“What a comfortable person you
are, Cherry!” he said. “But your
face feels hot, sweetheart.”
“Has it been horrible, Kelly?”
“WeU, bad. Yes,” he admitted.
“But they don’t believe her, Kel
ly ?J^.—
“They didn’t for a while. I don’t
know what they believe now.”
“You told them she was lying?”
“I told them the truth. I feel
sorry for her, but I wish I knew
what she’s after.”
“They’ll not believe her,” the girl
said confidently.
“They didn’t to begin with. But
after several hours You know,
Cherry,” Kelly said interrupting
himself, “it occurred to me for the
first time today what a conviction
means to an innocent man. It hap
pens. It’s even happened when it
was carried as far as execution.”
“Oh, hush!” she said impatiently.
“Yes, I know. But I’m not talk
ing about myself. I’m just saying
that there have been cases of inno
cent men being convicted. It’s the
damnedest feeling. Evidence piling
up, and men whose mentality isn’t
of the first order weighing it and
misconstruing it and coming to their
own conclusions. Hours going by
and smoke thick in the air, and a
woman as white as a sheet answer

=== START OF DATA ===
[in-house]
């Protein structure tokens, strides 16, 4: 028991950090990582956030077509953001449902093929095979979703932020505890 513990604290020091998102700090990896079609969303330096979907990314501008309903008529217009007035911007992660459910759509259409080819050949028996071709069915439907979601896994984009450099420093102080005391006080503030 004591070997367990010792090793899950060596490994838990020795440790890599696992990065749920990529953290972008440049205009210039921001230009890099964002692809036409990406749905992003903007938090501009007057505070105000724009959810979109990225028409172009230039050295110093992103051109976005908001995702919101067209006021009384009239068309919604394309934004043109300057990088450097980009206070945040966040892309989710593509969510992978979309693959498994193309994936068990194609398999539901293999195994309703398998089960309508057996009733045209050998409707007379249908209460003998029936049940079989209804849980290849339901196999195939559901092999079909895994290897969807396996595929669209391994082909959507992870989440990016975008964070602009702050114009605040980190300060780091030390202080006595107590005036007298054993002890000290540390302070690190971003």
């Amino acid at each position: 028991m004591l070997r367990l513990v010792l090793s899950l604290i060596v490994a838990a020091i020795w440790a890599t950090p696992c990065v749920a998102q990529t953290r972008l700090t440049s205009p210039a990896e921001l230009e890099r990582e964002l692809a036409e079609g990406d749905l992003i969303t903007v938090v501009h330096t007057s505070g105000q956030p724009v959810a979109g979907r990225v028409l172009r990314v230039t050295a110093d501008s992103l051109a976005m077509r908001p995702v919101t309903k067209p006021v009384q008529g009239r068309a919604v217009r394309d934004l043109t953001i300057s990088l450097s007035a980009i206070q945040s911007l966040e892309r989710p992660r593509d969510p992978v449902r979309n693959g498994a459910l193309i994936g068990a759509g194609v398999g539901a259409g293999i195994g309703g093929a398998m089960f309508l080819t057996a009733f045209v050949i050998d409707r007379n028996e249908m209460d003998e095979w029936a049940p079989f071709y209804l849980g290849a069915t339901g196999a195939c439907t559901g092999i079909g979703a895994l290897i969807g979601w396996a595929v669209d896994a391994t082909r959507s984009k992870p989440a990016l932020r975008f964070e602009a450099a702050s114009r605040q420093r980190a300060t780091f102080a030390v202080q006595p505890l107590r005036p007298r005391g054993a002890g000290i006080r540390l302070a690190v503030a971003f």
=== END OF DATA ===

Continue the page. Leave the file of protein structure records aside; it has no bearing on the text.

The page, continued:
ing and sitting still and answering
again. ‘Mr. Coates and I had often
said we wished my husband was
out of the way.’ ‘Mr. Coates had
told me of poisons, without ever
mentioning that he thought we
would ever use them.’
“She didn’t say that!”
“Over and over. She had them
guessing, all right!”
“But what did you say?”
“That I had never had the slight
est animosity toward the judge, that
I couldn’t understand Mrs. Marsh
banks’ statements ... I only
stopped in to see you a minute, dear.
I’m on my way home I’ll be back
tomorrow.”
“Kelly!” Instinctively she clung to
him, her eyes frightened. “Don’t go
away! If I could only go with you!
If we could only be alone over there,
out of all this, where it’s cool and
quiet, just by ourselves! If we could
have a fire, talk and forget it all!”
"We will, Cherry. This won’t last
long. Before you know it we’ll be
heading for San Rafael, we’U get
that license, and have lunch, and
then go back to Topcote, and fuss
around getting it ready ...”
_"It sounds like, hsavenl” she
si
I
**1
think Fin going out
mind!” she said in
"e^RRflMKS
"/KATHLEEN NORRIS
of my
a
whisper—
W.N.U. RELEASE
stammered, laughing through tears.
Then she raised her face for his
last kiss.
May stopped Cherry as she was